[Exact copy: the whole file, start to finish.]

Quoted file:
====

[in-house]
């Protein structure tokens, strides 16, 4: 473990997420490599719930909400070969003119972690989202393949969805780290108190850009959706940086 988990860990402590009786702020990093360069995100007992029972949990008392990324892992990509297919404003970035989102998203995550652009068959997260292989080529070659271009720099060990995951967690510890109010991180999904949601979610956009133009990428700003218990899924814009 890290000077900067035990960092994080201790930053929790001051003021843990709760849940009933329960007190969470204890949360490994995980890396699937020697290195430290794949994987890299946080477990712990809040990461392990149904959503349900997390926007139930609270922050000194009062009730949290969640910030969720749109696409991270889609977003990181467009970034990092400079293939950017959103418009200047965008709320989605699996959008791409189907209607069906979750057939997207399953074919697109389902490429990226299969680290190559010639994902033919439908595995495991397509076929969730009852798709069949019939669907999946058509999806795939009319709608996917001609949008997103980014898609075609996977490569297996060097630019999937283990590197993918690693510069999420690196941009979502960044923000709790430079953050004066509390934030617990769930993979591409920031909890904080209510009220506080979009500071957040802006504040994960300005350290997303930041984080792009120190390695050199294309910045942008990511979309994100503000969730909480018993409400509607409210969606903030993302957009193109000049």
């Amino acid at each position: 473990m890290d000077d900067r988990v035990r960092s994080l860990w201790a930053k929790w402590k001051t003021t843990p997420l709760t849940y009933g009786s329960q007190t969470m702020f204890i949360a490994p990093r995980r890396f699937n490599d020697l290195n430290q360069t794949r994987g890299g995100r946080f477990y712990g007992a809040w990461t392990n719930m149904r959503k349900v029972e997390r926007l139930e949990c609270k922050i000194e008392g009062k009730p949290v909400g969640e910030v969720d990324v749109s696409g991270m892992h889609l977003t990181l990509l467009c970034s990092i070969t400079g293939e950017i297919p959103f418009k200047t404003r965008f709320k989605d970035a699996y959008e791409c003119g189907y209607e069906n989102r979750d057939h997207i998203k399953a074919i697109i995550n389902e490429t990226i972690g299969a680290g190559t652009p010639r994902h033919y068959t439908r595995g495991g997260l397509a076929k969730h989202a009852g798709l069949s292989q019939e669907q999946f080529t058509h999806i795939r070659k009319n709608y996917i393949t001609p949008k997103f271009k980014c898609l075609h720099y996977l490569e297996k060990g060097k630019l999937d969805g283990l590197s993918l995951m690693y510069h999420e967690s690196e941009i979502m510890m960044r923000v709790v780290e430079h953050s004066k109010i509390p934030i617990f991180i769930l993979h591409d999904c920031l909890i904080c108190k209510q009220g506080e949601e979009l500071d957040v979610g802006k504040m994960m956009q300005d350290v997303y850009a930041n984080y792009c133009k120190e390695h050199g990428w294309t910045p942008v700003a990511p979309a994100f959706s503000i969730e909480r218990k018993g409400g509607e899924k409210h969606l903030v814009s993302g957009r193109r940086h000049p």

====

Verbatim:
[in-house]
């Protein structure tokens, strides 16, 4: 473990997420490599719930909400070969003119972690989202393949969805780290108190850009959706940086 988990860990402590009786702020990093360069995100007992029972949990008392990324892992990509297919404003970035989102998203995550652009068959997260292989080529070659271009720099060990995951967690510890109010991180999904949601979610956009133009990428700003218990899924814009 890290000077900067035990960092994080201790930053929790001051003021843990709760849940009933329960007190969470204890949360490994995980890396699937020697290195430290794949994987890299946080477990712990809040990461392990149904959503349900997390926007139930609270922050000194009062009730949290969640910030969720749109696409991270889609977003990181467009970034990092400079293939950017959103418009200047965008709320989605699996959008791409189907209607069906979750057939997207399953074919697109389902490429990226299969680290190559010639994902033919439908595995495991397509076929969730009852798709069949019939669907999946058509999806795939009319709608996917001609949008997103980014898609075609996977490569297996060097630019999937283990590197993918690693510069999420690196941009979502960044923000709790430079953050004066509390934030617990769930993979591409920031909890904080209510009220506080979009500071957040802006504040994960300005350290997303930041984080792009120190390695050199294309910045942008990511979309994100503000969730909480018993409400509607409210969606903030993302957009193109000049």
């Amino acid at each position: 473990m890290d000077d900067r988990v035990r960092s994080l860990w201790a930053k929790w402590k001051t003021t843990p997420l709760t849940y009933g009786s329960q007190t969470m702020f204890i949360a490994p990093r995980r890396f699937n490599d020697l290195n430290q360069t794949r994987g890299g995100r946080f477990y712990g007992a809040w990461t392990n719930m149904r959503k349900v029972e997390r926007l139930e949990c609270k922050i000194e008392g009062k009730p949290v909400g969640e910030v969720d990324v749109s696409g991270m892992h889609l977003t990181l990509l467009c970034s990092i070969t400079g293939e950017i297919p959103f418009k200047t404003r965008f709320k989605d970035a699996y959008e791409c003119g189907y209607e069906n989102r979750d057939h997207i998203k399953a074919i697109i995550n389902e490429t990226i972690g299969a680290g190559t652009p010639r994902h033919y068959t439908r595995g495991g997260l397509a076929k969730h989202a009852g798709l069949s292989q019939e669907q999946f080529t058509h999806i795939r070659k009319n709608y996917i393949t001609p949008k997103f271009k980014c898609l075609h720099y996977l490569e297996k060990g060097k630019l999937d969805g283990l590197s993918l995951m690693y510069h999420e967690s690196e941009i979502m510890m960044r923000v709790v780290e430079h953050s004066k109010i509390p934030i617990f991180i769930l993979h591409d999904c920031l909890i904080c108190k209510q009220g506080e949601e979009l500071d957040v979610g802006k504040m994960m956009q300005d350290v997303y850009a930041n984080y792009c133009k120190e390695h050199g990428w294309t910045p942008v700003a990511p979309a994100f959706s503000i969730e909480r218990k018993g409400g509607e899924k409210h969606l903030v814009s993302g957009r193109r940086h000049p």